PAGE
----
If you have suffered financial loss due to another's breach of competition law, expert lawyers will see to it that you are fairly compensated. In a case on point, a provider of supplier assurance schemes that was for years kept out of the railway infrastructure market was awarded seven-figure damages.
A railway infrastructure company had in place a rule that required all those who wished to work on its infrastructure to obtain supplier assurance via a particular scheme and none other. After the provider launched proceedings, the Competition Appeal Tribunal (CAT) found that the rule infringed the terms of the Competition Act 1998. The company had since, as ordered, abandoned the rule and instituted new systems designed to enable other appropriately qualified providers of supplier assurance schemes to compete in the relevant market.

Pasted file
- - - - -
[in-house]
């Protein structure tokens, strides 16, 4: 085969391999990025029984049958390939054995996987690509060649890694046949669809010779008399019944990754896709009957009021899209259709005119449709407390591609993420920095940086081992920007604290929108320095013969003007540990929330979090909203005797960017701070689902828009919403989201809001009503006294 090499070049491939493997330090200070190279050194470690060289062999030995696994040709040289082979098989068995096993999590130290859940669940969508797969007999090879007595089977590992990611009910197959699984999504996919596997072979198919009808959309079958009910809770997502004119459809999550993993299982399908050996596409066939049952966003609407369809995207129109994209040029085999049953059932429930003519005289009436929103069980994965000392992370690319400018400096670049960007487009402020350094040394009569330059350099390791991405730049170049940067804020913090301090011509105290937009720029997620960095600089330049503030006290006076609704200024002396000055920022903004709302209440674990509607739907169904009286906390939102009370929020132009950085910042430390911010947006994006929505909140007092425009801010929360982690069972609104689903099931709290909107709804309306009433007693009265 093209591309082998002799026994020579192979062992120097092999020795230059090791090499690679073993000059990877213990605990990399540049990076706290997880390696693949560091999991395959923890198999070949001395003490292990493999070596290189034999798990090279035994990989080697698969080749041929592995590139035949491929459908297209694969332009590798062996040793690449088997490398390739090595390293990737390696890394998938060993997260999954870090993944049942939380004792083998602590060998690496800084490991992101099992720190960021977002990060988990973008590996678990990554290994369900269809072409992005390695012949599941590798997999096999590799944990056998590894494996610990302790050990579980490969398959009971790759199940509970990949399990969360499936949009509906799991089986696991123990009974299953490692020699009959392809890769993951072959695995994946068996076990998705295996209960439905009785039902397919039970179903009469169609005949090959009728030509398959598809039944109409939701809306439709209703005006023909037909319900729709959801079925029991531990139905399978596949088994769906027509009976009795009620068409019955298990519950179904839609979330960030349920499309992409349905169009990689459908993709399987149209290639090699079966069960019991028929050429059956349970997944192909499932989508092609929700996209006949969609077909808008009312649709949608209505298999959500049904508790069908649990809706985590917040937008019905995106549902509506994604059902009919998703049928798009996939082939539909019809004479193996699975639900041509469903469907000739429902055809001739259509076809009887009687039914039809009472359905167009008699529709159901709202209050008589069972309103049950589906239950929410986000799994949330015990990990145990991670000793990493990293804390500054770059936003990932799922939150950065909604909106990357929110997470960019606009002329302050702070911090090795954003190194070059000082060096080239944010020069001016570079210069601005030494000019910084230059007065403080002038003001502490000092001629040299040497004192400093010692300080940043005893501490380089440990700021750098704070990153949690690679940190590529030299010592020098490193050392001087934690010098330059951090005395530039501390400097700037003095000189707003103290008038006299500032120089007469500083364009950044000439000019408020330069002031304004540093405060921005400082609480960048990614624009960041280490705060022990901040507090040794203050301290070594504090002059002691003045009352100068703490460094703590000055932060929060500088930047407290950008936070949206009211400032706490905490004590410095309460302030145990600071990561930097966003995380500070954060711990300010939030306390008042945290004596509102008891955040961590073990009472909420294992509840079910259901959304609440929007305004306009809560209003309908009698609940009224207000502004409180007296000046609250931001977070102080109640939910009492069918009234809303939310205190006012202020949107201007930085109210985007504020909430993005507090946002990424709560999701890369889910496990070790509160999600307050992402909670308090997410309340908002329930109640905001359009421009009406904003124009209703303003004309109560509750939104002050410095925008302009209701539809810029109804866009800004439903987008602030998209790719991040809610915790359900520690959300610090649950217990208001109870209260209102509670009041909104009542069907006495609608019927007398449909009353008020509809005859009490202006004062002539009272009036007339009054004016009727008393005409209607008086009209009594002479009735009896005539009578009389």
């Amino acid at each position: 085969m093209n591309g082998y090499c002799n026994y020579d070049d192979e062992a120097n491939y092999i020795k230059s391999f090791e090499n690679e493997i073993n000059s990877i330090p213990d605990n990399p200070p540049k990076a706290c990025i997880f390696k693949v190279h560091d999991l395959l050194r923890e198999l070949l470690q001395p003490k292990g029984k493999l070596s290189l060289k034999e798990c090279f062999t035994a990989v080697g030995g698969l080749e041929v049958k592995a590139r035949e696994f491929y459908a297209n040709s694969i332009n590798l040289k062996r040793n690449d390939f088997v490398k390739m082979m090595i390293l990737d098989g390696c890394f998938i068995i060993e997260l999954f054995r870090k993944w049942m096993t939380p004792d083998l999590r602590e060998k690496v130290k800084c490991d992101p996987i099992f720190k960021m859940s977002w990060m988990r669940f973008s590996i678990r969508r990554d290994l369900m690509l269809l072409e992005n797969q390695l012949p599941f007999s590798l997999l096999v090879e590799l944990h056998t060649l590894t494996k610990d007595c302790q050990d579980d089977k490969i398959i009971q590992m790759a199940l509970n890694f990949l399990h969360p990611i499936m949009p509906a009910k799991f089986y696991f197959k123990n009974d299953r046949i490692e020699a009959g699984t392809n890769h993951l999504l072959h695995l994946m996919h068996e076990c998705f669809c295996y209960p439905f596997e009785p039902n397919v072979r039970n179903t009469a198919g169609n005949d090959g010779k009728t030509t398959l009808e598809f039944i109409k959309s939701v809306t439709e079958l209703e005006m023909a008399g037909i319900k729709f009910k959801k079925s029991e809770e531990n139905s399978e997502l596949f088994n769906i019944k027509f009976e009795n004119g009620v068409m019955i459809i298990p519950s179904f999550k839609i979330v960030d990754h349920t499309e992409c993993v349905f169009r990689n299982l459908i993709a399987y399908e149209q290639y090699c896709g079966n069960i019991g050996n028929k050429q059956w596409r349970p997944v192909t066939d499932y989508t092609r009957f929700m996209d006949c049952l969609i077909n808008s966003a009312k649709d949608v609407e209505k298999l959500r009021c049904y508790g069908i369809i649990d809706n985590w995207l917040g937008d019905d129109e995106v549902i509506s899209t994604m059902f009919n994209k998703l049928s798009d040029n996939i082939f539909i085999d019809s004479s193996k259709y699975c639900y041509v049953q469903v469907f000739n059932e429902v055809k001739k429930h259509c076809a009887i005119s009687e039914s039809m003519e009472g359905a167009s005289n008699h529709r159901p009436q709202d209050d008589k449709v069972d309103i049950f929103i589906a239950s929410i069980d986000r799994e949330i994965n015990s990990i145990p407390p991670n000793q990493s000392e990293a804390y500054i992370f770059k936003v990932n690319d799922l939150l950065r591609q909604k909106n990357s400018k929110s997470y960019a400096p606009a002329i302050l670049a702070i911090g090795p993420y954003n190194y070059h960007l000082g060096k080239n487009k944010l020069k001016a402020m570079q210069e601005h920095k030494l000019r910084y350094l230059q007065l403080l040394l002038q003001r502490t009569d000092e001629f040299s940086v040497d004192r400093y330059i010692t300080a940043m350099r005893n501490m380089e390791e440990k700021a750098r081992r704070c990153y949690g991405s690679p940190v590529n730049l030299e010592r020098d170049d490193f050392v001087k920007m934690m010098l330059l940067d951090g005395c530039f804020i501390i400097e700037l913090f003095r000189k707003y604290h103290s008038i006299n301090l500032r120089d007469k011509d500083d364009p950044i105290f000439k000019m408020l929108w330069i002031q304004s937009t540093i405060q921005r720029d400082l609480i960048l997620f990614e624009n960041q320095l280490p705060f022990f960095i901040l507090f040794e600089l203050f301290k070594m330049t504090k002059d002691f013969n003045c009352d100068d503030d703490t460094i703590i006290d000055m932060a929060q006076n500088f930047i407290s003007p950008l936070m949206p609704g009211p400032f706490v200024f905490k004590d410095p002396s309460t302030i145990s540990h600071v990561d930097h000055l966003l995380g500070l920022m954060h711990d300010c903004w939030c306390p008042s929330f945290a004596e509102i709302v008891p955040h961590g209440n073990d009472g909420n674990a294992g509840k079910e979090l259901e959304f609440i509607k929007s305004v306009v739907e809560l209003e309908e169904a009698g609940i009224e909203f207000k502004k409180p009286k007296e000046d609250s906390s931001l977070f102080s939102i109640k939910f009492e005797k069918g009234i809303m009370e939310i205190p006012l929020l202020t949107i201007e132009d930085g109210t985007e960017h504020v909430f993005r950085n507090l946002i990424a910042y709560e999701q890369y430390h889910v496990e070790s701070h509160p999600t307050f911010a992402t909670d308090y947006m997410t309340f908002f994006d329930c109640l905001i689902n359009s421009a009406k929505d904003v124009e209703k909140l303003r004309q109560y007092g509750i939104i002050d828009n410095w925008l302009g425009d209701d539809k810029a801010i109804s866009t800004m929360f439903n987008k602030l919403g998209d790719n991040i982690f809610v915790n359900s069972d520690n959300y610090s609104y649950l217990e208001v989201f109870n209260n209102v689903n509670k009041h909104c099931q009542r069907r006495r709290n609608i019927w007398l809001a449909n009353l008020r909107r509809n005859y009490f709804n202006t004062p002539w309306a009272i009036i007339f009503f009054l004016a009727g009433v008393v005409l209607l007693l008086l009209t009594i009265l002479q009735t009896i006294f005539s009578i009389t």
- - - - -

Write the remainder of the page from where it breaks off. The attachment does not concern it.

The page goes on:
Following a further hearing, the CAT found that, as a result of the infringement and delays in finalising reform of the company's systems, the provider had been kept out of the relevant market for three years. Due to that hiatus, it was significantly less well placed to compete and it would take time for it to regain the market position it would have enjoyed had the infringement not occurred. The company was ordered to pay the provider £3,874,077 in damages, that sum reflecting the provider's loss of profits arising from the infringement.